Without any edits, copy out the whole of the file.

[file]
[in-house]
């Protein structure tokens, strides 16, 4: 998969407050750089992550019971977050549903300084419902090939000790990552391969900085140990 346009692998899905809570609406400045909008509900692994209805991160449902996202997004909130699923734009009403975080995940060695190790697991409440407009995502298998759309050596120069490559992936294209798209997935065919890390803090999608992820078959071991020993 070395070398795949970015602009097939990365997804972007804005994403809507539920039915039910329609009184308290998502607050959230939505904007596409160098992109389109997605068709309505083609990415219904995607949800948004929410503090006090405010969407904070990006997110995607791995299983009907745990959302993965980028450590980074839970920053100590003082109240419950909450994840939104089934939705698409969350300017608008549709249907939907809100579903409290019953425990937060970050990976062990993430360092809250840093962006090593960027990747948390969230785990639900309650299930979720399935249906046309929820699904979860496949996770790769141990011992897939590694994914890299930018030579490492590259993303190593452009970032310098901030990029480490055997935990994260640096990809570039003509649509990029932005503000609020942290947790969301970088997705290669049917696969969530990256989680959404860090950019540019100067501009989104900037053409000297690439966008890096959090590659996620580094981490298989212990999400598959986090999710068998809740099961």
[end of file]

[in-house]
């Protein structure tokens, strides 16, 4: 998969407050750089992550019971977050549903300084419902090939000790990552391969900085140990 346009692998899905809570609406400045909008509900692994209805991160449902996202997004909130699923734009009403975080995940060695190790697991409440407009995502298998759309050596120069490559992936294209798209997935065919890390803090999608992820078959071991020993 070395070398795949970015602009097939990365997804972007804005994403809507539920039915039910329609009184308290998502607050959230939505904007596409160098992109389109997605068709309505083609990415219904995607949800948004929410503090006090405010969407904070990006997110995607791995299983009907745990959302993965980028450590980074839970920053100590003082109240419950909450994840939104089934939705698409969350300017608008549709249907939907809100579903409290019953425990937060970050990976062990993430360092809250840093962006090593960027990747948390969230785990639900309650299930979720399935249906046309929820699904979860496949996770790769141990011992897939590694994914890299930018030579490492590259993303190593452009970032310098901030990029480490055997935990994260640096990809570039003509649509990029932005503000609020942290947790969301970088997705290669049917696969969530990256989680959404860090950019540019100067501009989104900037053409000297690439966008890096959090590659996620580094981490298989212990999400598959986090999710068998809740099961």